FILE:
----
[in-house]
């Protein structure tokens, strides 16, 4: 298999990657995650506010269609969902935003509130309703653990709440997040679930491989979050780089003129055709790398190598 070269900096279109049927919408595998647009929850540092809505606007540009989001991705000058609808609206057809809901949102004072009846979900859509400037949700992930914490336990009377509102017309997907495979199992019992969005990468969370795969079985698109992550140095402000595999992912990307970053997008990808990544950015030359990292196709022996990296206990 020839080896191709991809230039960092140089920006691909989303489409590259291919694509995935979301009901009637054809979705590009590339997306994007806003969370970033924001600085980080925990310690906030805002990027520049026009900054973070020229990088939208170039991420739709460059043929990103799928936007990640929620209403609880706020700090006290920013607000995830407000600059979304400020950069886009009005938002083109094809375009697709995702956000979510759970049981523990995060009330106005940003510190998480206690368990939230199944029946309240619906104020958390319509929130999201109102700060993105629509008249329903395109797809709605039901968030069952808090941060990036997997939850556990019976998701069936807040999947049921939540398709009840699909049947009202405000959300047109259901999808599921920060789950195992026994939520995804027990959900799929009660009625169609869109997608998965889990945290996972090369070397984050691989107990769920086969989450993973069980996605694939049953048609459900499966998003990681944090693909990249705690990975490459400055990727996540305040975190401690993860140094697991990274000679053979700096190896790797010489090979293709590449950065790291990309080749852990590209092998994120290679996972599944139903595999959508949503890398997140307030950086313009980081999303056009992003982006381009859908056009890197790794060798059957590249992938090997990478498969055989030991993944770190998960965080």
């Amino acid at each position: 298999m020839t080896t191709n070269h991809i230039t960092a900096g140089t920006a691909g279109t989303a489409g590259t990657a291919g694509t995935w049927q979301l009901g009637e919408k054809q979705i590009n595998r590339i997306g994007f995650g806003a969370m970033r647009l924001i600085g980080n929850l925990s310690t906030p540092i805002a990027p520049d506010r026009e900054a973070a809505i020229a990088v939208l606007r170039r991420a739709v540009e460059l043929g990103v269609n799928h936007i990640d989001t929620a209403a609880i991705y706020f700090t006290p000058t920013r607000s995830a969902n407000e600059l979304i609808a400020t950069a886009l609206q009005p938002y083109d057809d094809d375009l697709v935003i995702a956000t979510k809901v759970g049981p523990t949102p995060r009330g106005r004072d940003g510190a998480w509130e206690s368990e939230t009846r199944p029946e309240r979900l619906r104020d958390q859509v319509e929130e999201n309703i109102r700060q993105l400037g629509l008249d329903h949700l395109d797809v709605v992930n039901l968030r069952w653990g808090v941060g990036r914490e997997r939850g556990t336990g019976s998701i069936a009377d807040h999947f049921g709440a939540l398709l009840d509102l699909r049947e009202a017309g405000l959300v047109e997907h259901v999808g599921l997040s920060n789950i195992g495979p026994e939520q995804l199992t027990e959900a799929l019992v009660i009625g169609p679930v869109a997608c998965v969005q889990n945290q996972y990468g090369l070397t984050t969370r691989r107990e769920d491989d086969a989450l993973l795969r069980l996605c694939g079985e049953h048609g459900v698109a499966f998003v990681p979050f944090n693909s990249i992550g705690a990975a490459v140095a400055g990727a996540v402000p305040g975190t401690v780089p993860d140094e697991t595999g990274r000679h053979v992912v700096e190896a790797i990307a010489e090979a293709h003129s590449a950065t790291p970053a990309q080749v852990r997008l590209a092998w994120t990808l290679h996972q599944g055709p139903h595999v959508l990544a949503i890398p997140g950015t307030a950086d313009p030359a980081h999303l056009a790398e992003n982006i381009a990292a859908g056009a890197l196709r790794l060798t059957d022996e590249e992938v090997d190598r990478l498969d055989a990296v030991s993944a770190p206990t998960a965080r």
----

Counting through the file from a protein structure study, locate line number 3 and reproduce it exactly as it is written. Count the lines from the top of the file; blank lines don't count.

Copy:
């Amino acid at each position: 298999m020839t080896t191709n070269h991809i230039t960092a900096g140089t920006a691909g279109t989303a489409g590259t990657a291919g694509t995935w049927q979301l009901g009637e919408k054809q979705i590009n595998r590339i997306g994007f995650g806003a969370m970033r647009l924001i600085g980080n929850l925990s310690t906030p540092i805002a990027p520049d506010r026009e900054a973070a809505i020229a990088v939208l606007r170039r991420a739709v540009e460059l043929g990103v269609n799928h936007i990640d989001t929620a209403a609880i991705y706020f700090t006290p000058t920013r607000s995830a969902n407000e600059l979304i609808a400020t950069a886009l609206q009005p938002y083109d057809d094809d375009l697709v935003i995702a956000t979510k809901v759970g049981p523990t949102p995060r009330g106005r004072d940003g510190a998480w509130e206690s368990e939230t009846r199944p029946e309240r979900l619906r104020d958390q859509v319509e929130e999201n309703i109102r700060q993105l400037g629509l008249d329903h949700l395109d797809v709605v992930n039901l968030r069952w653990g808090v941060g990036r914490e997997r939850g556990t336990g019976s998701i069936a009377d807040h999947f049921g709440a939540l398709l009840d509102l699909r049947e009202a017309g405000l959300v047109e997907h259901v999808g599921l997040s920060n789950i195992g495979p026994e939520q995804l199992t027990e959900a799929l019992v009660i009625g169609p679930v869109a997608c998965v969005q889990n945290q996972y990468g090369l070397t984050t969370r691989r107990e769920d491989d086969a989450l993973l795969r069980l996605c694939g079985e049953h048609g459900v698109a499966f998003v990681p979050f944090n693909s990249i992550g705690a990975a490459v140095a400055g990727a996540v402000p305040g975190t401690v780089p993860d140094e697991t595999g990274r000679h053979v992912v700096e190896a790797i990307a010489e090979a293709h003129s590449a950065t790291p970053a990309q080749v852990r997008l590209a092998w994120t990808l290679h996972q599944g055709p139903h595999v959508l990544a949503i890398p997140g950015t307030a950086d313009p030359a980081h999303l056009a790398e992003n982006i381009a990292a859908g056009a890197l196709r790794l060798t059957d022996e590249e992938v090997d190598r990478l498969d055989a990296v030991s993944a770190p206990t998960a965080r």